Points, Pyramids, Puzzles and Typos

Points, Pyramids, Puzzles and Typos

Dowel Points? We Don’t Need No Stinking Dowel Points!

A thread about using dowel points to mark dowel locations for drilling inspired this writer to tell us of his low tech dowel point method. – Editor

“Wherever I need a dowel, I  hammer a small brad part way in, and cut it off to leave a small protrusion. I then press the boards together, release, and remove the now headless nail. Both boards now have a small hole to mark the center on which to drill, and there are no limits to how many dowels I can mark for at once. It is simple and fast.” – Menachem Shiff

Quiz Puzzlement

“I must wholeheartedly disagree with your answer to quiz question number 10. You say rift cut lumber will not present straight grain on any face. I know and use rift cut red oak for pieces where I want to show straight grain. In fact, rift cut lumber presents straight grain on all faces, even the ends, where the lines are at an angle, but essentially straight.” – Charles Wright

You are correct – and, if you took the quiz soon after you received the last eZine you got an unfair “wrong” answer because the question had been set incorrectly. Those who took the quiz later found that, rather than being at odds, our quiz answer agrees with you. The quiz showed that on the question “Rift cut lumber will present a straight grain appearance on:” the correct answer was, in fact: “All faces of the lumber.” – Editor

Speaking of the Quiz, you may notice that it’s currently not available.  We’re working on getting it up and running again very soon but currently the eZine Quiz is enjoying a much-needed vacation in a warmer climate.

Pasta-ble Misinterpretation

“On the plan for the Spaghetti Measure this month, I assume that the first two holes are for one and two servings. What is the serving size for the third and fourth holes, 3 and 4 servings or something larger?” – George Summers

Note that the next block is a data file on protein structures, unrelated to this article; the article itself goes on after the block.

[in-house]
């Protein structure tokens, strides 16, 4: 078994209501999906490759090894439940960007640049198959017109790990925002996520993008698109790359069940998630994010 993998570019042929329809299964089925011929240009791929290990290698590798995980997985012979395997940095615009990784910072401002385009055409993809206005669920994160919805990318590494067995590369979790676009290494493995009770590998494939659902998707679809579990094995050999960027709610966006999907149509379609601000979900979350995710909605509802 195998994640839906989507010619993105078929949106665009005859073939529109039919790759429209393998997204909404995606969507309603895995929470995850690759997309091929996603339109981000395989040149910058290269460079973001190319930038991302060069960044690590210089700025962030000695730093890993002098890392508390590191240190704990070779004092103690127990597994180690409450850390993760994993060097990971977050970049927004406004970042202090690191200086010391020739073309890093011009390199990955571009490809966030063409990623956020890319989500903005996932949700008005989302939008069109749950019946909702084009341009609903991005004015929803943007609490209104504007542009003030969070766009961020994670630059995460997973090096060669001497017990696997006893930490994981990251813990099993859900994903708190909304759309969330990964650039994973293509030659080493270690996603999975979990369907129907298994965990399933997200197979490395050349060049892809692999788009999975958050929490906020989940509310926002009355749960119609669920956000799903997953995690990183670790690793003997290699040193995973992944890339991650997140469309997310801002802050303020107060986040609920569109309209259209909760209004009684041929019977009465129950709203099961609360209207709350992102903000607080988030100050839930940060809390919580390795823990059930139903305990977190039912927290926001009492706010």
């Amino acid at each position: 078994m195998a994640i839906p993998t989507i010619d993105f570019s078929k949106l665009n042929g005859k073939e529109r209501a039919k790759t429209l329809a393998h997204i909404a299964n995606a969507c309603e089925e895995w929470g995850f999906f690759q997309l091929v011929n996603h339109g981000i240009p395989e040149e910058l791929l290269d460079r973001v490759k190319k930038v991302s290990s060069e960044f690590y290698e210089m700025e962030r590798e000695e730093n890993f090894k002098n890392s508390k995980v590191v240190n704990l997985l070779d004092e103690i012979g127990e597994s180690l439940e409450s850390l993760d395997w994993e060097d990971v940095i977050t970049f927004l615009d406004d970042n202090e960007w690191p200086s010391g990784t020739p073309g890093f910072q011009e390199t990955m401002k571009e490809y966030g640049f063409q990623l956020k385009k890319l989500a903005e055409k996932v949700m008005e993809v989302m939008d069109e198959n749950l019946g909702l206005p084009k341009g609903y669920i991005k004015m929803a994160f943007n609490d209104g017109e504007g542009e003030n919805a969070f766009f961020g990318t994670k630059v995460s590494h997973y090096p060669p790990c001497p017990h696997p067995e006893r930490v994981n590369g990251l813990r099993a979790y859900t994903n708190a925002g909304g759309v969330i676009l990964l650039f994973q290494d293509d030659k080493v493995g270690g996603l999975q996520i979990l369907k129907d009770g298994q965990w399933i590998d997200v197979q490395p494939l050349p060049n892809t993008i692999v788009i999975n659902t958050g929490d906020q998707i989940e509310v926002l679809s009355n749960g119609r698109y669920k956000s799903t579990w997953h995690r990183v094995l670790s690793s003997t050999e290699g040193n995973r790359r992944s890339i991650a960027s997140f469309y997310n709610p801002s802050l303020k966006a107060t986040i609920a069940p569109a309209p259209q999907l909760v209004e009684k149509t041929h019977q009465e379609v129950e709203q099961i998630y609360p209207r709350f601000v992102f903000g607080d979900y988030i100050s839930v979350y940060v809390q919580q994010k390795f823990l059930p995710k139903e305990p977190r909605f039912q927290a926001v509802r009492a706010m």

They are sequential: one serving, two, three, four. – Editor

Work Like an Egyptian 

“I’ve just been looking at the Painter’s Pyramid. Clever. I have made a few four-poster beds over the years and, in the process, I have cut off the corners of square stock to facilitate turning. The resulting triangular section offcuts were, I realized, quite useful as supports for painted items. The Painter’s Pyramid was the next logical step. Well done! On a purely pedantic note, I should point out that the Painter’s Pyramid is not a pyramid – it is a tetrahedron, having four sides, not five, as the pyramid does.” – Peter Leach

Actually, according to the dictionary, a pyramid is a solid having a polygonal base and triangular sides that meet in a point. The base can be triangular, quadrilateral, or any other shape. Thus pyramids can have anywhere from four faces to a whole lot more. Granted, the pyramids in Egypt have quadrilateral bases and thus sport five faces, but not all pyramids do. – Editor

Big Box in the Typo Corner

Issue 216 hit the virtual stands with a typo in the heading of the article about a 53-inch Kobalt Tools chest, calling it 53 feet instead. Naturally, that triggered a swarm of emails about the mistake before we got a chance to fix it. – Editor

“In your Tool Preview you featured a 53 foot tool chest.  I’m sure you meant 53 inches, but if not, that must be a heck of a toolbox. I just wish I had a shop big enough to put it in.” – Eva Bailey

Don’t we all. – Editor

“The headline made me curious, so I jumped right to the article. You can imagine my disappointment to discover the size of the chest was not 53 feet, though at that price, maybe it really should be.” – Keith McKinnon

“Imagine my surprise when reading through the Valentine’s week eZine to find a toolbox for giants.” – Algot Runeman

“Given that I’m only five foot seven and my tallest ladder is a mere 25 feet, I may never see the top drawer, let alone get it in the house, but boy do I need that toolchest. Now, where is that 12 foot ruler I was looking for?” – Christian Castagna

Just think; you could store the ruler, and the ladder for that matter, in a toolbox that size. – Editor

“Fifty three feet is bigger than my basement, and at only $1,700, that works out to around $16 per square foot. What a bargain. I wish houses were that cheap. Maybe I should buy the tool chest and live in it.” – Paul A. Howes

Absolutely. It could be your new Howes – er, house. – Editor

Posted in: